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Chamber concert in aid of unique music education partnership

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Come and help support this amazing student-organised event, which has been organised to raise funds for a fantastic University-led initiative!

The performance, taking place at Birmingham’s Ikon Gallery on Monday 27 February, hopes to raise funds from the the collaborative project, Cape Gate MIAGI Centre for Music & Birmingham Conservatoire – or ARCO, which is also the name for the technique of playing a stringed instrument with a bow. 

Louise Lansdown, Head of Strings at Birmingham Conservatoire, initated the ARCO project in 2015. Since then, ARCO has seen 24 strings students aged between eight and 16 in South Africa selected to participate in weekly instrumental Skype lessons, given by academics, current students and alumni of Birmingham Conservatoire, part of Birmingham City University.

One of ARCO’s virtual tutors is final year viola student Alistair Rutherford, who has organised the Ikon Gallery concert, which features music by Romero, Strauss and Tchaikovsky.

ARCO aims to provide the benefits and life changing inspiration of music to children in the most deprived of circumstances. As well as providing transformative music education activities, Conservatoire staff have been acting as role models for vulnerable youngsters living in Soweto, a Johannesburg township deeply affected by poverty and crime.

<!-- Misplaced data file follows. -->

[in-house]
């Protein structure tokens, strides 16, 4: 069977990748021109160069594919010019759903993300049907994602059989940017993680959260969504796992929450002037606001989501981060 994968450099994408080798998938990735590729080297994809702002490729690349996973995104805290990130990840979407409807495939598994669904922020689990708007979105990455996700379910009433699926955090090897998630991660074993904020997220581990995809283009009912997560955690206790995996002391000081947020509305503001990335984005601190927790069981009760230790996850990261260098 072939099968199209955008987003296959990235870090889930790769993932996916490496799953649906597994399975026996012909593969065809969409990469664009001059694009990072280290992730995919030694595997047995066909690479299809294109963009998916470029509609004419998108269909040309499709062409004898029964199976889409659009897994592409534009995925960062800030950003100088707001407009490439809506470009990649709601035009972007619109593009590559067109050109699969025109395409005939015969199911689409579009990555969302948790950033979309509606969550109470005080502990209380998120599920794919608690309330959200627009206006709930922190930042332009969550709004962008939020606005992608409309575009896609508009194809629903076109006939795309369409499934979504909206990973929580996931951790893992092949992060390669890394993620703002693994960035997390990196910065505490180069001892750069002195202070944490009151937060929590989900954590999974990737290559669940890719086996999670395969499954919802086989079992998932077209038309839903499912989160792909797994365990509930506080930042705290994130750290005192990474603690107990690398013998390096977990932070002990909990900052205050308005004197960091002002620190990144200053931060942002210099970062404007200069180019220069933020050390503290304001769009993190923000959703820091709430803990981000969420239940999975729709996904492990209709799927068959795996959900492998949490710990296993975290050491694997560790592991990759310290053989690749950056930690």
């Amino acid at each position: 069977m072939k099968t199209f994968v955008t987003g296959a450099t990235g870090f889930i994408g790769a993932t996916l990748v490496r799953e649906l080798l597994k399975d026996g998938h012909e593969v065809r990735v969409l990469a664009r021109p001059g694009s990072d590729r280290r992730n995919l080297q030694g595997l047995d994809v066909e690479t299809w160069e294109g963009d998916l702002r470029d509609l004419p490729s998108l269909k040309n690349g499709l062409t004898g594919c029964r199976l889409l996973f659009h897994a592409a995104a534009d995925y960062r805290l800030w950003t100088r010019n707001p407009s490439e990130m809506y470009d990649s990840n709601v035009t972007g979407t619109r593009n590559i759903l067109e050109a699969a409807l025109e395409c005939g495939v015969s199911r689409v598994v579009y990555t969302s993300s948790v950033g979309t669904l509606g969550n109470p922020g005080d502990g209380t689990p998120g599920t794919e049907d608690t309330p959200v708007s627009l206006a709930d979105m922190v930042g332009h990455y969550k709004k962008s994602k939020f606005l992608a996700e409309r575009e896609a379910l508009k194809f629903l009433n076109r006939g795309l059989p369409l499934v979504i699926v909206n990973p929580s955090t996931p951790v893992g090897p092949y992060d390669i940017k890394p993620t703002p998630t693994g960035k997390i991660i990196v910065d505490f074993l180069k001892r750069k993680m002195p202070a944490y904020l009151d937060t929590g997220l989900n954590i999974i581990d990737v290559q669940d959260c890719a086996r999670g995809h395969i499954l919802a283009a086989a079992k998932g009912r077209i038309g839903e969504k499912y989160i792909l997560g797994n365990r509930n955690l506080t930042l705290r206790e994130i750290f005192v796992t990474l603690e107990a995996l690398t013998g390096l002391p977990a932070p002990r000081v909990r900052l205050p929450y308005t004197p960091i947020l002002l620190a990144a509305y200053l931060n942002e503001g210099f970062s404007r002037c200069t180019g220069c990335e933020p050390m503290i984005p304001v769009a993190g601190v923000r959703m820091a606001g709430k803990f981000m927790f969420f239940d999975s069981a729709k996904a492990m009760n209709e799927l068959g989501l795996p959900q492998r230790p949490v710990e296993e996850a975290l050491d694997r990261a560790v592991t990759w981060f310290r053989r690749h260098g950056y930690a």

In addition to the student’s regular lessons at Cape Gate MIAGI Centre for Music in Soweto, the Skype sessions allowed students to receive additional individual tuition and string quartet coaching from Birmingham Conservatoire, which is not currently offered at the Centre.

Alongside individual lessons, the masterclasses, workshops and performances taking place at the Conservatoire were streamed live for the students at MIAGI and the wider community to enjoy.

Between Saturday 20 and Wednesday 24 August 2016, Cape Gate MIAGI Centre for Music hosted the first ARCO Festival, which was run by two academics and eight current Conservatoire students, including Alistair. The Festival featured public concerts by Birmingham Conservatoire, intensive individual tuition, instrument-specific classes, quartet lessons, and listening classes.

Alistair’s chamber concert is just one of several fundraising events he has organised in aid of ARCO. Last year, Alistair ran the equivalent distance of the length of South Africa’s coastline, clocking up 1,739 miles (2798 kilometres) by the time he flew out to Johannesburg.

Later this year, Alistair plans to mix his love of both music and athletics to attempt a Guinness World Record; running thefastest half marathon dressed as a musical instrument. Donning a custom-made viola costume, he hopes to raise more funds from running the Liverpool Half Marathon in April.

 

For more information and to book, please click here.

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